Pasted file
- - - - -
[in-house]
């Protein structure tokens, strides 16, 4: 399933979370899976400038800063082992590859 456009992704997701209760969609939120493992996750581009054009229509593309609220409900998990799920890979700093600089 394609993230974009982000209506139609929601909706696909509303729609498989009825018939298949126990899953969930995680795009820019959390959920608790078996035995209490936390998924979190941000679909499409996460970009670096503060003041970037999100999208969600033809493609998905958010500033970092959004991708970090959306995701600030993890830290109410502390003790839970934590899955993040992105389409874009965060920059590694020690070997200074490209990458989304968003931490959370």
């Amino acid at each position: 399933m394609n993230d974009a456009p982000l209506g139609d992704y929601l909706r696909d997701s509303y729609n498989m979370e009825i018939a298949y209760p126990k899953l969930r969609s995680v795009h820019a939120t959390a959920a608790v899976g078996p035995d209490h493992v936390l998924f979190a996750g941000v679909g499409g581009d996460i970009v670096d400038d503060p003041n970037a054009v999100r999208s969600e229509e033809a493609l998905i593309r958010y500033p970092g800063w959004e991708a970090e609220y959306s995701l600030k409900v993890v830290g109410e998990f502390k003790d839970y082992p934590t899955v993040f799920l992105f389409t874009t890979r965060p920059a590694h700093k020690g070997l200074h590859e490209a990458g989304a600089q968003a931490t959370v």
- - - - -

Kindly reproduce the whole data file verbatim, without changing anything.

[in-house]
């Protein structure tokens, strides 16, 4: 399933979370899976400038800063082992590859 456009992704997701209760969609939120493992996750581009054009229509593309609220409900998990799920890979700093600089 394609993230974009982000209506139609929601909706696909509303729609498989009825018939298949126990899953969930995680795009820019959390959920608790078996035995209490936390998924979190941000679909499409996460970009670096503060003041970037999100999208969600033809493609998905958010500033970092959004991708970090959306995701600030993890830290109410502390003790839970934590899955993040992105389409874009965060920059590694020690070997200074490209990458989304968003931490959370």
């Amino acid at each position: 399933m394609n993230d974009a456009p982000l209506g139609d992704y929601l909706r696909d997701s509303y729609n498989m979370e009825i018939a298949y209760p126990k899953l969930r969609s995680v795009h820019a939120t959390a959920a608790v899976g078996p035995d209490h493992v936390l998924f979190a996750g941000v679909g499409g581009d996460i970009v670096d400038d503060p003041n970037a054009v999100r999208s969600e229509e033809a493609l998905i593309r958010y500033p970092g800063w959004e991708a970090e609220y959306s995701l600030k409900v993890v830290g109410e998990f502390k003790d839970y082992p934590t899955v993040f799920l992105f389409t874009t890979r965060p920059a590694h700093k020690g070997l200074h590859e490209a990458g989304a600089q968003a931490t959370v």